Nannies, on the other hand, usually have advanced training or several years of experience. Some have a teaching certificate, a degree in early childhood education, or targeted training for children with special needs. Some nannies specialize in certain age groups or teaching styles.

Au pair vs. nanny cost

An au pair costs $1,400 to $2,100 per month on average, while a nanny costs $2,300 to $4,300 per month if they live outside the family's home. Live-in nannies cost $3,000 to $5,200 per month in addition to room and board.

Au pairs receive a stipend set by the agency in addition to room and board. This stipend is typically lower than a nanny's usual rate.

Au pair vs. nanny cost
Caregiver type Average cost per week Average cost per month
Au pair $325 – $480* $1,400 – $2,100*
Nanny $525 – $1,000 $2,300 – $4,300
Live-in nanny $700 – $1,200 $3,000 – $5,200

*Including weekly stipend

An au pair playing with a young child.
An au pair playing with a young child.
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Au pair and nanny pros and cons

While nannies cost more on average than au pairs, they are easier to hire and are often available to work more hours. Au pair agencies often have strict limits on hours and require a J-1 work visa to bring the au pair to your country.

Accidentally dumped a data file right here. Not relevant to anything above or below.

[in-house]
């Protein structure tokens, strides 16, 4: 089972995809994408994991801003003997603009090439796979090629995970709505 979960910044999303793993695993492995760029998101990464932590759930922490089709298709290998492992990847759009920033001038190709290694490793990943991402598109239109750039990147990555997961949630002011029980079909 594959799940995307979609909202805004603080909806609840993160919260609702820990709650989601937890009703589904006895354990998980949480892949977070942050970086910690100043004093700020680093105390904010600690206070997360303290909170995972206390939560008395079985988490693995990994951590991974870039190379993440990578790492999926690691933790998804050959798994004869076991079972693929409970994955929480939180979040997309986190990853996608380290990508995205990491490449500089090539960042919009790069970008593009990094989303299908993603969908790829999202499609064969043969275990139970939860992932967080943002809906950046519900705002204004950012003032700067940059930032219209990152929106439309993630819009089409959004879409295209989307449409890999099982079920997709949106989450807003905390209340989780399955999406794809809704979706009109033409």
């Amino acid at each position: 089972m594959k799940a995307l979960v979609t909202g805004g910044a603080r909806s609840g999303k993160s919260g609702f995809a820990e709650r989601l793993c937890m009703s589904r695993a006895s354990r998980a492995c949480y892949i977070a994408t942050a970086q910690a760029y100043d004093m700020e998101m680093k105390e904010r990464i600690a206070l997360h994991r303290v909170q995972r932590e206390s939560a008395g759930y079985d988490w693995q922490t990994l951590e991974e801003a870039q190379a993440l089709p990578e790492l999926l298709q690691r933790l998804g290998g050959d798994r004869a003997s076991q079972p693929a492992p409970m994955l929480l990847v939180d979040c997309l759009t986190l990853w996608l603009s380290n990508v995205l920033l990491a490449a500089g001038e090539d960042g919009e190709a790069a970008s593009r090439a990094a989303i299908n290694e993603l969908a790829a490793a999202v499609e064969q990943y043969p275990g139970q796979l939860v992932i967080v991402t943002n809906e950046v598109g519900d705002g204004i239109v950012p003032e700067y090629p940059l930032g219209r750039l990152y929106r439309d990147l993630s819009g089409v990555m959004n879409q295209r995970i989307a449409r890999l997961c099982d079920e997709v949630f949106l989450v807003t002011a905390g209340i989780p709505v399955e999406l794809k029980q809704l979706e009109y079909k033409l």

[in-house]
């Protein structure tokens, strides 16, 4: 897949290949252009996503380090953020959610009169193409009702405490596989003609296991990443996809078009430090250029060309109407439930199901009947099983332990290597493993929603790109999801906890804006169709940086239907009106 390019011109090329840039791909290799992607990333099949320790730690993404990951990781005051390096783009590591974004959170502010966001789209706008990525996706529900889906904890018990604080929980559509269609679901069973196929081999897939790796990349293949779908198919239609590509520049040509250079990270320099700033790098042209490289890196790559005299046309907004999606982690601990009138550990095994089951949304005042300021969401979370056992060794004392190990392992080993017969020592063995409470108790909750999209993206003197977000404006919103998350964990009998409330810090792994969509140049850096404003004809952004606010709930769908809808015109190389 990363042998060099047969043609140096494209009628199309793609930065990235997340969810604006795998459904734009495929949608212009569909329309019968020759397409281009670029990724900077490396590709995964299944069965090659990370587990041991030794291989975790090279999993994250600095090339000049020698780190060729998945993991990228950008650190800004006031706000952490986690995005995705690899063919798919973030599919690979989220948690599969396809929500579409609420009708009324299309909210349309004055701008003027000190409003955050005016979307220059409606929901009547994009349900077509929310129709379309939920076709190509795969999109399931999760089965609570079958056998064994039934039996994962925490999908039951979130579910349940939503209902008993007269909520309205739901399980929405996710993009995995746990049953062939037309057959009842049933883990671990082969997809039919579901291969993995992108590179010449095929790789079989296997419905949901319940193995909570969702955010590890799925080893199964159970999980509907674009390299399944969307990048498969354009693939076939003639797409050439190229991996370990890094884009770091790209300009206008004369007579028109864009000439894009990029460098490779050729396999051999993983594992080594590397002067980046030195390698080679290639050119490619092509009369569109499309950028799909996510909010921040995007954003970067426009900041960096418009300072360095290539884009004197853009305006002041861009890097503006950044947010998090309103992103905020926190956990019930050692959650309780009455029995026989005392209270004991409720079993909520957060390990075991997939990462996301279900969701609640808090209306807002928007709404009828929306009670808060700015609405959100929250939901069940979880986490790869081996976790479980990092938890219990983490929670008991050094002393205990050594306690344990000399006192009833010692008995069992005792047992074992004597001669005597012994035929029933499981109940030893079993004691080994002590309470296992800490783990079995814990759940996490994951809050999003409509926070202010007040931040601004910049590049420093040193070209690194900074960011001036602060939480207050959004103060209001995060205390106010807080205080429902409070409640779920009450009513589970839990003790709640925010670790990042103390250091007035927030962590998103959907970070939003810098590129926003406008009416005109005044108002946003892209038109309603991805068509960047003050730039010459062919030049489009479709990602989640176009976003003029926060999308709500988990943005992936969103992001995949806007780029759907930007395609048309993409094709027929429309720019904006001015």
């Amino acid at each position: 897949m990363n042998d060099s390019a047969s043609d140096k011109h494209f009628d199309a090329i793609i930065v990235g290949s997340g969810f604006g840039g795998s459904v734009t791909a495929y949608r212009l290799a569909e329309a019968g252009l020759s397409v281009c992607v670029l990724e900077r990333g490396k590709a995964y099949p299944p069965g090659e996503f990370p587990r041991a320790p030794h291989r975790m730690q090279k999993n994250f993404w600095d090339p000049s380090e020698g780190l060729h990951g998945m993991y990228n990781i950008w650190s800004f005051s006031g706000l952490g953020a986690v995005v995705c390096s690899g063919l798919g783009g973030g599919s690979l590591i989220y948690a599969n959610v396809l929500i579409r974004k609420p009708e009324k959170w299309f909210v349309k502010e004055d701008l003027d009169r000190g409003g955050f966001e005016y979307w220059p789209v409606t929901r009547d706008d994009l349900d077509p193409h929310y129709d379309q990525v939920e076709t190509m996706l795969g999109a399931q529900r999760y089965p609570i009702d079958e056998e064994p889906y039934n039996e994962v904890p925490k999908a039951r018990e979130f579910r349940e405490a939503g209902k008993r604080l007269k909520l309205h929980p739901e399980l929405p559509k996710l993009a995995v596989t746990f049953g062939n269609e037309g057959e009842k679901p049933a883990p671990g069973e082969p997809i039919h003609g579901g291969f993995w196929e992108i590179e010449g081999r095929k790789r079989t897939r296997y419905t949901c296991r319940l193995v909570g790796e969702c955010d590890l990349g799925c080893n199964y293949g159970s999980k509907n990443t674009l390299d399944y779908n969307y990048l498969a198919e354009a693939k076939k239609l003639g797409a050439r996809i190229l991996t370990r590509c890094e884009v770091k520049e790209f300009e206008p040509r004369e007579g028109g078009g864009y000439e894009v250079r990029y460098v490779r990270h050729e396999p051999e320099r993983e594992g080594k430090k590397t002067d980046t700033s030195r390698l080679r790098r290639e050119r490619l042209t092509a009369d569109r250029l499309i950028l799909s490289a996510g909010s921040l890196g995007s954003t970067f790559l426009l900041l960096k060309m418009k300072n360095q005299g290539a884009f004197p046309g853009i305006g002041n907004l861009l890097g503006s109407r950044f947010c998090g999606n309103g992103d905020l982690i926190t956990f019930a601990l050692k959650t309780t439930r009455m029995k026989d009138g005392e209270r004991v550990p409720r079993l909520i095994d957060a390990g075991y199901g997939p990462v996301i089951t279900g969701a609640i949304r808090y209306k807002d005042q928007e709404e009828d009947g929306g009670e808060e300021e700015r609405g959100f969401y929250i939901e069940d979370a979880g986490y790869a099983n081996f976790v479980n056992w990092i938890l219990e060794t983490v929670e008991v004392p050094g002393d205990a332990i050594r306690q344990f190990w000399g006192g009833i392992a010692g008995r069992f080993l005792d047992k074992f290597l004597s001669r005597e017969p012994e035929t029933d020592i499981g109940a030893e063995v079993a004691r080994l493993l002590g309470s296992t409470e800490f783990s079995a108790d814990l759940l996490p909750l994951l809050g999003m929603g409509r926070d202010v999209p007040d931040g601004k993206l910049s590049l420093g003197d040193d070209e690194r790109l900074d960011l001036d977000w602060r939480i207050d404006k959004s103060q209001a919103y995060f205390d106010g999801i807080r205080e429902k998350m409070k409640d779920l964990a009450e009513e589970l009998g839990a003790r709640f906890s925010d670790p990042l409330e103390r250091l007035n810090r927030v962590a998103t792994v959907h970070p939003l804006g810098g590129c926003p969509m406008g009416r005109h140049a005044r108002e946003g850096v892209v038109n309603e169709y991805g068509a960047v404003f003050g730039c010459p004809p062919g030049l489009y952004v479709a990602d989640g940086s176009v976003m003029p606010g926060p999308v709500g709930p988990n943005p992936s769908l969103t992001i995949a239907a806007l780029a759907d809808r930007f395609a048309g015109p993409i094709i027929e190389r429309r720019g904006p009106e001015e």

Pros and cons of au pairs and nannies

Pros and cons of au pairs and nannies
Caregiver type Pros Cons
Au pair
  • Vetted by an agency
  • Potential payment plans and discounts
  • Exposure to a new culture or language
  • Set contract length
  • Can only work 45 hours per week
  • Less privacy
  • Added cost for their room and board and personal needs
  • Less experience
  • Works up to 60 hours per week
  • No legal work
  • More experience
  • Long-term care better for children
  • More expensive
  • Fewer vetting and screening options
  • Can leave abruptly if they find another job

How to find and hire an au pair or nanny

When hiring an au pair or nanny near you, be sure to:

  • Get referrals from trusted friends or family members.

  • Look for a nanny or au pair agency with several years of experience.

  • Check their credentials and qualifications.

  • Browse their reviews on TrustedCare and Google.

  • Look for an au pair agency with a large pool of au pairs and mandatory training.

  • Ask for references from other families they've worked for.

  • Schedule interviews with at least three people that match your needs, schedule, and budget.

Questions to ask

Ask the following questions to find the best possible au pair or nanny:

  • How many years have you been working with children?

  • What ages do you have experience with?

  • What qualifications or certifications do you have?

  • Are you able to enforce household rules, including screen time limits?

  • How would you handle discipline for any misbehavior?

  • Do you follow a daily schedule?

  • Do you know your way around this area?

  • Do you speak any other languages? Would you be comfortable teaching it to the children?

  • Have you ever had to handle an emergency? If yes, what happened?

  • Do you have experience caring for children with special needs?

  • Do you have experience following dietary restrictions or allergies?

  • Are you willing to perform light cleaning during the day?

  • When are you available?

  • Do you have any questions or concerns?